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Food Intolerances & Down Syndrome

Posted Sep 09 2008 5:01am


Nutrition and prevention are topics close to my heart. I, like most of you reading, have a child with Down Syndrome and have sped up my studying of nutrition and health even more because of this. Some areas of nutrition and prevention are becoming more familiar to traditional health professionals, however most traditional Dr's are still vastly under-educated when it comes to healing and prevention.

The very nature of Down Syndrome makes the immune system more susceptible to viruses and bacteria. Simple things the "typical" immune system may be able to fight off can become more prominent issues in Down Syndrome. Of this, most parents are aware. But, and this is a huge but, there are many, many things that can be done to create as normal an immune system as possible much to many Dr's surprise. As we all know, there are many variables in Down Syndrome and the degrees of difficulties vary tremendously. Some parents can talk about how perfectly healthy their child with Down Syndrome is, yet for others they have never ending health issues with their child. For most parent's their child falls somewhere in the middle. I wanted to write this because everything I have been studying and learning over the last several years points to several known facts.

1. Most people with Down Syndrome have cow milk protein intolerance.
2. Most people with Down Syndrome have varying degrees of gluten intolerance.
3. Most people with Down Syndrome have a hard time metabolizing sugars.
4. Most people with Down Syndrome have Mal absorption issues with foods.
5. Most people with Down Syndrome can avoid MOST health issues if they follow certain dietary guidelines.
6. Most people with Down Syndrome can have near normal metabolisms and avoid most weight issues if they follow certain dietary guidelines and exercise.

In case you are reading this and already know all of these things, I applaud you and would love to hear what you are doing and all about your personal experiences making certain changes in the diet. However, if you are reading this and don't know most of this, I will share more information.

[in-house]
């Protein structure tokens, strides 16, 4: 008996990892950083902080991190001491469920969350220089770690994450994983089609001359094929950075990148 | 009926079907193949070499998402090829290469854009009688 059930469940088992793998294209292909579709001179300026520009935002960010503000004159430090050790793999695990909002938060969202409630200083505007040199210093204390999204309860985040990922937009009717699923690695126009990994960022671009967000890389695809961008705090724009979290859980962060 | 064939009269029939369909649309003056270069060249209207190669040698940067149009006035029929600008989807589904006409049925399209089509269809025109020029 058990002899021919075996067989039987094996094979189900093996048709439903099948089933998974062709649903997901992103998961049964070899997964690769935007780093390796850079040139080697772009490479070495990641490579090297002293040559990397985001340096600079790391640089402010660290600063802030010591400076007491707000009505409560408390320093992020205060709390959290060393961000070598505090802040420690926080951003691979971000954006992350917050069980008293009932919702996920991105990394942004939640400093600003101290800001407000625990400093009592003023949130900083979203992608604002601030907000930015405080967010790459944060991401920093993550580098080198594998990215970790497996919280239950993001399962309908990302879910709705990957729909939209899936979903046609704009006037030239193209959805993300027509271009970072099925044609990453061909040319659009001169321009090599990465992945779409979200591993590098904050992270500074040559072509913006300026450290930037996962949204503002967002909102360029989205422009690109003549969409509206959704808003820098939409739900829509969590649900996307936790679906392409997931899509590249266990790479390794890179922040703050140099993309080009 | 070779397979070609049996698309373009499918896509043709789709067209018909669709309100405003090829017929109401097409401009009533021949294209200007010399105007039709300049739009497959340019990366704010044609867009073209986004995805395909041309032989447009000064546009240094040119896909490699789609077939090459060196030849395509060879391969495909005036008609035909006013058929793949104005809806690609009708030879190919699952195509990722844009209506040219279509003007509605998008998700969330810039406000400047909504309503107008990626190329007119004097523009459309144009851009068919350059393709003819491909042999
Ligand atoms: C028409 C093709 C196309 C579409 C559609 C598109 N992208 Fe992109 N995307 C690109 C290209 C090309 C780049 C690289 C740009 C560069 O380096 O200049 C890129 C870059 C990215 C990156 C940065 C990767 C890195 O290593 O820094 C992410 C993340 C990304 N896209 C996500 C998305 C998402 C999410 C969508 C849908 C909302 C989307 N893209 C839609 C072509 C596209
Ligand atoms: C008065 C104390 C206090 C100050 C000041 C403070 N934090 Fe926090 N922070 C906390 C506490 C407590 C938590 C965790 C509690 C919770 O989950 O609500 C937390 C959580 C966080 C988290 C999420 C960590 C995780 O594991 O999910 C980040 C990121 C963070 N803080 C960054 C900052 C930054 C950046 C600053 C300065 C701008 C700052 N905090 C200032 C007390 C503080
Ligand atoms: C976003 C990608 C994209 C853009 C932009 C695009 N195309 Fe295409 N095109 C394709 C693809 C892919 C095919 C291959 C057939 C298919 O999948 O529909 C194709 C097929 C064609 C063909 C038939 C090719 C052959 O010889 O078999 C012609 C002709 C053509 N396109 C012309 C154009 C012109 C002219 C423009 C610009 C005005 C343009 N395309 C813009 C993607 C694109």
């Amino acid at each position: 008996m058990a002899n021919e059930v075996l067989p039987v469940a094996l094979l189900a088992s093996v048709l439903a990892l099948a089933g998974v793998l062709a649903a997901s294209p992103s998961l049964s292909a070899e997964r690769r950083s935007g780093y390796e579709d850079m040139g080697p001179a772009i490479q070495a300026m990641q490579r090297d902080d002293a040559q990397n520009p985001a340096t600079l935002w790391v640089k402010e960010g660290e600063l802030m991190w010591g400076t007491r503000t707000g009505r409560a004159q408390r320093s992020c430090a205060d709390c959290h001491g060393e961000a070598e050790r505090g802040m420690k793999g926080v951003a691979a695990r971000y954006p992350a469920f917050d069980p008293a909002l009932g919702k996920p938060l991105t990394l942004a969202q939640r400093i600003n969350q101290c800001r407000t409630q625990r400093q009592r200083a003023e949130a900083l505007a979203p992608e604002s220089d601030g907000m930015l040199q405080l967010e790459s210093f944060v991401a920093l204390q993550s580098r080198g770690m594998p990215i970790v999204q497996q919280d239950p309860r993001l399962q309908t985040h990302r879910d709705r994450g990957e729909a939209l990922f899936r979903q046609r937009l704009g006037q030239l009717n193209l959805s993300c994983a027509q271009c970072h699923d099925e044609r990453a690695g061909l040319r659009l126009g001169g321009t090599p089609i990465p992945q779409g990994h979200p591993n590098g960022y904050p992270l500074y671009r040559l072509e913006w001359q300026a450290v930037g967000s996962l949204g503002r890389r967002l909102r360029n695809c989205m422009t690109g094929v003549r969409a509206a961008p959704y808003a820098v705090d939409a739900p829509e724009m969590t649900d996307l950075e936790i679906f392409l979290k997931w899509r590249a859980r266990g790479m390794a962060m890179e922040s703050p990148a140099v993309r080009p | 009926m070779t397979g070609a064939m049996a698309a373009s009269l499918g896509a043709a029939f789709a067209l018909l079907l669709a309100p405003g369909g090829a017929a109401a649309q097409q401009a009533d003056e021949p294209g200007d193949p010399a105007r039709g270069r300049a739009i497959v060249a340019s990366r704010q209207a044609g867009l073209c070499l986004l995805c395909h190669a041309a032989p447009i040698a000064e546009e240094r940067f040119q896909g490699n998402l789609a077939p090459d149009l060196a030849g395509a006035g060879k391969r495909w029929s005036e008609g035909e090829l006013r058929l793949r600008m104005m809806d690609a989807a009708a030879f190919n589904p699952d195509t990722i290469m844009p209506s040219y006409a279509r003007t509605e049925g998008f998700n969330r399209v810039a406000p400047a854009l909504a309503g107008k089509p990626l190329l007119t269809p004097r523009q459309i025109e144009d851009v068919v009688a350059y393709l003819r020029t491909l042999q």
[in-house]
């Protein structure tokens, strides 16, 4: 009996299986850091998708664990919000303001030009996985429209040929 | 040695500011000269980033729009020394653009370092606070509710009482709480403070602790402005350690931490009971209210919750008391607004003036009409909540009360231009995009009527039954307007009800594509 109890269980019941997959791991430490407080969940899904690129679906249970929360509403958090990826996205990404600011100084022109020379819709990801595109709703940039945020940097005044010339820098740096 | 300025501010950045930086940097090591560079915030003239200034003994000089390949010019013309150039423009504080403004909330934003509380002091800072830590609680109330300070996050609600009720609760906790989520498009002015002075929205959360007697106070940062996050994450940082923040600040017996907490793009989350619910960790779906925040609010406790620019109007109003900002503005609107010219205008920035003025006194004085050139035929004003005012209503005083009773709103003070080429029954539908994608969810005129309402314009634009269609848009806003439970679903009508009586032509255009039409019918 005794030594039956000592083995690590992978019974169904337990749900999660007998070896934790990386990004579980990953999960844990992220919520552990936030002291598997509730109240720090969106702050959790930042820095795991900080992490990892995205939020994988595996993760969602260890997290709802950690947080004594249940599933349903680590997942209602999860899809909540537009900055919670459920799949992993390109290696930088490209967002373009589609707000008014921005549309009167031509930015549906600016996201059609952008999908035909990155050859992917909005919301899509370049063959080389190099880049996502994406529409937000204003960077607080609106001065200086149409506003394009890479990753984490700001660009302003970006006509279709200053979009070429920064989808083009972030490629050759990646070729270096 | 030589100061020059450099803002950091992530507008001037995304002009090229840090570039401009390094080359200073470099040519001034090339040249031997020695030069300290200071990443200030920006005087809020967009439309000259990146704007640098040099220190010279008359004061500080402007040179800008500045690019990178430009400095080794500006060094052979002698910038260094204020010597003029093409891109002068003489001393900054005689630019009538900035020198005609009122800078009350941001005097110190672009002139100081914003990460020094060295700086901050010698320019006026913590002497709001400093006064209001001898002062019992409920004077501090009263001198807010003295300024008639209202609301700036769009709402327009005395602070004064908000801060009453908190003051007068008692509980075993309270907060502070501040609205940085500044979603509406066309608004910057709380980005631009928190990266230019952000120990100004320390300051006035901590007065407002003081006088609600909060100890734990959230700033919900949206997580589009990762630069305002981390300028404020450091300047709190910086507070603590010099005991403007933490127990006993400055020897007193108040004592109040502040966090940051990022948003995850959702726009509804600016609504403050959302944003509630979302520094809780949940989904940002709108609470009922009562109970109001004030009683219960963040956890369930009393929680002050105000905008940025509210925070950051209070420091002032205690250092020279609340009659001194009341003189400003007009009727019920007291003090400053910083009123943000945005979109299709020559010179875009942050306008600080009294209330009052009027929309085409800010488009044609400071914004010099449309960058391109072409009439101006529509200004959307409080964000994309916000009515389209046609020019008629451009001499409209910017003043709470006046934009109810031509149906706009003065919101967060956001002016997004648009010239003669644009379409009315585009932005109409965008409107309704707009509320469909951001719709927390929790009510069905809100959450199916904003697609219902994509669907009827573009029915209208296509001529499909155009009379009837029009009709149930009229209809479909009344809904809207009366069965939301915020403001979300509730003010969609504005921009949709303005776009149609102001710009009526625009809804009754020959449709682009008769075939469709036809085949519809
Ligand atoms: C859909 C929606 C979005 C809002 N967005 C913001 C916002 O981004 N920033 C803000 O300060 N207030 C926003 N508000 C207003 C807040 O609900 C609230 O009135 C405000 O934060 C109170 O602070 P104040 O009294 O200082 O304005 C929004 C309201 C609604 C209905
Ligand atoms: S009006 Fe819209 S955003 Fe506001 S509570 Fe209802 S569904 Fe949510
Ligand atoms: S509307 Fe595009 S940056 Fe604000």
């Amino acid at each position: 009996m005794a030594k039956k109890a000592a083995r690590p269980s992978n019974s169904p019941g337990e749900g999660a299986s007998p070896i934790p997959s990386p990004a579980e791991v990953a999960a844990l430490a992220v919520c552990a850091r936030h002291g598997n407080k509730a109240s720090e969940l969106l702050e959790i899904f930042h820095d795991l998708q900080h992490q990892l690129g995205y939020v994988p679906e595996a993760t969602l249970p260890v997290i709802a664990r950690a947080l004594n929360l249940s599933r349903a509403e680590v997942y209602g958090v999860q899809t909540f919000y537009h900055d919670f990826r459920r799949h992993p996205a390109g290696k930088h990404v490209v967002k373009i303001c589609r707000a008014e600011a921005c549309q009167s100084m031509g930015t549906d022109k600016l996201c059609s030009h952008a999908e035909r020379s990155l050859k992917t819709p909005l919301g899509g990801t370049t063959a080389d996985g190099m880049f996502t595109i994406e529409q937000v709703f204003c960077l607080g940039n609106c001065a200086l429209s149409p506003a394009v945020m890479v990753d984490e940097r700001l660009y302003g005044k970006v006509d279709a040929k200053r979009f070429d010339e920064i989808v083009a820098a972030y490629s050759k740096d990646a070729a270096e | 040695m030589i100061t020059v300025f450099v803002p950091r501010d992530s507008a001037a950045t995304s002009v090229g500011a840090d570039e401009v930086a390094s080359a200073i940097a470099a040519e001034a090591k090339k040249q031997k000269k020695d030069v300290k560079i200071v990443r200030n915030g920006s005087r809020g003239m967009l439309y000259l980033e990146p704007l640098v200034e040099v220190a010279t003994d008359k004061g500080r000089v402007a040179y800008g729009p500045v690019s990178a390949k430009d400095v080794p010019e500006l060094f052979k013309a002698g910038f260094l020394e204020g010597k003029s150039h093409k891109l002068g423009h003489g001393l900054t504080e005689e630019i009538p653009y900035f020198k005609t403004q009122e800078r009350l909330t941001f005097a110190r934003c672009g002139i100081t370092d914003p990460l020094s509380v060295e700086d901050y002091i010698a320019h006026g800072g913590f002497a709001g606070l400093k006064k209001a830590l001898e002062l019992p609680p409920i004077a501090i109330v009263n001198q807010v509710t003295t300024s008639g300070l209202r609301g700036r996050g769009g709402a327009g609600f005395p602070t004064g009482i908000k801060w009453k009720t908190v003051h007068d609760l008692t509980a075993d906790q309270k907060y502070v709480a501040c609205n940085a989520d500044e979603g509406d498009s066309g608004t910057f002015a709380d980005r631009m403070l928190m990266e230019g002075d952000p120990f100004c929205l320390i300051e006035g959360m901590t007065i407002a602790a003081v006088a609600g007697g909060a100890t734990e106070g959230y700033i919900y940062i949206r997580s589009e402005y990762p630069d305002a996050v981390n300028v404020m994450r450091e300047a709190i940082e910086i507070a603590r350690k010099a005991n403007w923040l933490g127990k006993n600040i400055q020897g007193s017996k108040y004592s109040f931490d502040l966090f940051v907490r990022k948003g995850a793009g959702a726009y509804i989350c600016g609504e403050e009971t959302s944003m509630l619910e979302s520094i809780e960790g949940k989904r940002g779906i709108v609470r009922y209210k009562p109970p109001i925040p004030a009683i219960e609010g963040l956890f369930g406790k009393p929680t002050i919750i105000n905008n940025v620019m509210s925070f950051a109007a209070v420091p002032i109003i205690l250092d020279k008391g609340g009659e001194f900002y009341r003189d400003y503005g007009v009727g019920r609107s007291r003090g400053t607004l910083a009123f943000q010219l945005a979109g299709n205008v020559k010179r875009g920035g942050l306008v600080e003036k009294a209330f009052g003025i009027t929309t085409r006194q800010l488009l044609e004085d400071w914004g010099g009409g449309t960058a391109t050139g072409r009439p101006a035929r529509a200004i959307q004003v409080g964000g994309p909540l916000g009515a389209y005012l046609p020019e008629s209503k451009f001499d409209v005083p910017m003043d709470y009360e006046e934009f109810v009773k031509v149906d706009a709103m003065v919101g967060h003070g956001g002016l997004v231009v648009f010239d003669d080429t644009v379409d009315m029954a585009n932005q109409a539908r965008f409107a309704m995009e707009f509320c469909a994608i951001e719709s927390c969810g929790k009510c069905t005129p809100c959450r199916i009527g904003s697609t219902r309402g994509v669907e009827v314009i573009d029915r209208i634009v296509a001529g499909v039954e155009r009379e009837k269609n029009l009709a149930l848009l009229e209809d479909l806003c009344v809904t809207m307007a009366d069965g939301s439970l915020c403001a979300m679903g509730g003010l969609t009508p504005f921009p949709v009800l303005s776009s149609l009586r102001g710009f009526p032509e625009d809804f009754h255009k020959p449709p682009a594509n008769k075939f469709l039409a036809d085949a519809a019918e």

Roughly 80% of the immune system is located in the digestive tract. 80%! This is very important to know, and something that even the health community wasn't so aware of until recently. This should be taught to all of our children early on in school. Because most of the immune system is in the digestive tract, it makes perfect sense that every single thing we eat affects our immune system. Until recently, health professionals usually ruled out "food allergies" if the patient didn't show obvious signs of digestive distress. However what they are now realizing is that most people manifest food intolerance's in many different ways. When someone is having constant sinus issues, or eczema, or asthma or headaches, these are all major signs of food intolerance's. Symptoms such as bloating, water retention, sleepiness, moodiness, etc. are also signs of food intolerances. People may have varying degrees of different symptoms, yet they can all share the same food intolerances.

There isn't total proof that all people with Down Syndrome are gluten intolerant, however there is more and more evidence leading researchers to study the different types of gluten intolerance. This is one of the most descriptive articles summarizing how different food intolerance's work. Please read this for more detailed information.

We have had Jaden on a gluten free, dairy free, sugar free diet for the last year and a half. All I know is that Jaden hasn't had one cold or runny nose in this time. Before we had him on this diet, he would get a runny nose every few months. We also notice that if we slack off with the diet, he almost immediately gets congested, especially if we do it for several days straight like we have when we're traveling and we get lazy. If you want more information on this subject, just email me!
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